aetites

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English[edit]

Etymology[edit]

From Anglo-Norman aetite, aetites, Middle French aétite, and their source, Latin (lapis) āetītēs (eagle (stone)), from Hellenistic Ancient Greek ἀετίτης (λίθος) (aetítēs (líthos), eagle (stone)), from ἀετός (aetós, eagle).

Pronunciation[edit]

Noun[edit]

aetites

  1. An eaglestone. [from 15th c.]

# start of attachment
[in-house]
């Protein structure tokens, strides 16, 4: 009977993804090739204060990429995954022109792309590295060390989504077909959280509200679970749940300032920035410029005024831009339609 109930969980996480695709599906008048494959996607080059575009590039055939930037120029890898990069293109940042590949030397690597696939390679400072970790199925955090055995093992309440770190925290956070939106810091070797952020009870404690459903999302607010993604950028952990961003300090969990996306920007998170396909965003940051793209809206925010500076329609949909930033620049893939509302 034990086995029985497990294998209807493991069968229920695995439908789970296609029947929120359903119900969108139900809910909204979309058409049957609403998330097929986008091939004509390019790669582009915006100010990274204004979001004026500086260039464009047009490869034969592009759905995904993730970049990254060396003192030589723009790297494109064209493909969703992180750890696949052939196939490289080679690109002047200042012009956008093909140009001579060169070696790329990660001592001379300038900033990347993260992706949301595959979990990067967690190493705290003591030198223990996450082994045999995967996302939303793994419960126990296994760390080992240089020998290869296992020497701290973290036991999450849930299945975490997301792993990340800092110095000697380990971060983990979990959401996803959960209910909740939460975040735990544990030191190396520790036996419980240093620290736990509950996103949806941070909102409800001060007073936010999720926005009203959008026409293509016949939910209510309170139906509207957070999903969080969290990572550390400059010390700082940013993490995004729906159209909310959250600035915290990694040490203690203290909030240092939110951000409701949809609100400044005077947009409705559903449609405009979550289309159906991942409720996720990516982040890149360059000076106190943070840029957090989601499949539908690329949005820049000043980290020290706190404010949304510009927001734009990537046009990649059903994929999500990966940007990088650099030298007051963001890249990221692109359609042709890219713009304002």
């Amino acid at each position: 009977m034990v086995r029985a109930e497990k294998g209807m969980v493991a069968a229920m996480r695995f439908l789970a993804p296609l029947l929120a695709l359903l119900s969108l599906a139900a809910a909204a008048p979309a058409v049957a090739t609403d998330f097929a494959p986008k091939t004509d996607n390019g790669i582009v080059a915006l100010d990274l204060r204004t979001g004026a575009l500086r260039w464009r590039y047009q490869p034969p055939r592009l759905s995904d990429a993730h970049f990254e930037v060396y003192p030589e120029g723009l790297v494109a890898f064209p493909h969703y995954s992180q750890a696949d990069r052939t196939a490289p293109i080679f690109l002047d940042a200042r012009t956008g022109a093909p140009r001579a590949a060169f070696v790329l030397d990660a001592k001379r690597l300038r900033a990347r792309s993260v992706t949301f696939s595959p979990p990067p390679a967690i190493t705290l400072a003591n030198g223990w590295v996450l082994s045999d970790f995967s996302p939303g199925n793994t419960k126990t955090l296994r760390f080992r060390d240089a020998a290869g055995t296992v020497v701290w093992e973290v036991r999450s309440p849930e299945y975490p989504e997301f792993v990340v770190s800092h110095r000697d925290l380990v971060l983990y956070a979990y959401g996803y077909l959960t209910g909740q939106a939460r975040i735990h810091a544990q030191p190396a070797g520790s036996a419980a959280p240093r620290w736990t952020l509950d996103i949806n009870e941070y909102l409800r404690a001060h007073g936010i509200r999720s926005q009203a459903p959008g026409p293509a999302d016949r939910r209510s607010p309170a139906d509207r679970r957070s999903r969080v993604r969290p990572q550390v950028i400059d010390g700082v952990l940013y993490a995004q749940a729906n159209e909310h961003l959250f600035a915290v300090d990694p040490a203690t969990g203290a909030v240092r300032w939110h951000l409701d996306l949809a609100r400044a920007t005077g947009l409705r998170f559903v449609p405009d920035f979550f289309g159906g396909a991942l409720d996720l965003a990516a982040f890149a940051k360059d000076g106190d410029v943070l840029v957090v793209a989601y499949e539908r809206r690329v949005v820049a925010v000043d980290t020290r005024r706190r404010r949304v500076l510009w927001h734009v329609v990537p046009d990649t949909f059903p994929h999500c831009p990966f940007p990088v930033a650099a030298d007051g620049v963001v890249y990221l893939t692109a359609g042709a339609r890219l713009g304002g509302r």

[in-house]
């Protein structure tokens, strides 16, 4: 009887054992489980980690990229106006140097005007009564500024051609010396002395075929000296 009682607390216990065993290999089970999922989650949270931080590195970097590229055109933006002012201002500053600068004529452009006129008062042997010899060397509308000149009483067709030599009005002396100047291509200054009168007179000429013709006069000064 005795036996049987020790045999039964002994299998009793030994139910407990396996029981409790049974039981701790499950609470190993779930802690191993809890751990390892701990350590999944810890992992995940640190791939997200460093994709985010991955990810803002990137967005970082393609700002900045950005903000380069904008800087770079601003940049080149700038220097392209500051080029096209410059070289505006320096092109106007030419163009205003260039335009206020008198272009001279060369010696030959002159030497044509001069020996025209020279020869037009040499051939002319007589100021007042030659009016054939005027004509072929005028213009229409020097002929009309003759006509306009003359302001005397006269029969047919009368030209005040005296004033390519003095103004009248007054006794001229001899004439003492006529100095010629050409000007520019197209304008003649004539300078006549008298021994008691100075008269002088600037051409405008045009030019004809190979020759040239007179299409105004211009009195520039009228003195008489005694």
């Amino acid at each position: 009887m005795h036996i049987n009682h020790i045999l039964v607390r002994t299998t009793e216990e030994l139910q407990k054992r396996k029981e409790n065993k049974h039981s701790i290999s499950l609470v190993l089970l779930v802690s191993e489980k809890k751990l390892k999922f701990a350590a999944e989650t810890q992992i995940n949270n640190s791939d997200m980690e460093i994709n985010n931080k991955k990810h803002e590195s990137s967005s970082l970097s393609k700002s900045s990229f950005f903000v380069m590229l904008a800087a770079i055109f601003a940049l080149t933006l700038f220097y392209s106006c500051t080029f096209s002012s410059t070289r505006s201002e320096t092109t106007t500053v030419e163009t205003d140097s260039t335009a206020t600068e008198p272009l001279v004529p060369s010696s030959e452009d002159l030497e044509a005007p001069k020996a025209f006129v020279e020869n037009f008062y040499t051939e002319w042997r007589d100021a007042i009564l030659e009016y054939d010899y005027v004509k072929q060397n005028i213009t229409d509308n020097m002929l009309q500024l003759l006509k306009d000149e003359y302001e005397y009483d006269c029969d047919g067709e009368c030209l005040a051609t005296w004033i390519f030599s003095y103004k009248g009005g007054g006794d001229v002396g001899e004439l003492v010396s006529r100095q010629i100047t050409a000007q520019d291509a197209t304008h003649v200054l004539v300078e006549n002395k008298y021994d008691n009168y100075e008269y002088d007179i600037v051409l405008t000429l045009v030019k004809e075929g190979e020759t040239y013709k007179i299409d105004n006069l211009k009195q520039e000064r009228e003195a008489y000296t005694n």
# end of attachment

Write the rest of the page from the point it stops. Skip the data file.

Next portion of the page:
• 1971, Keith Thomas, Religion and the Decline of Magic, Folio Society 2012, p. 184:
      On such analogous reasoning it is not difficult to see why the aetites stone, with another rattling inside it, should have been thought helpful to a pregnant woman.

Translations[edit]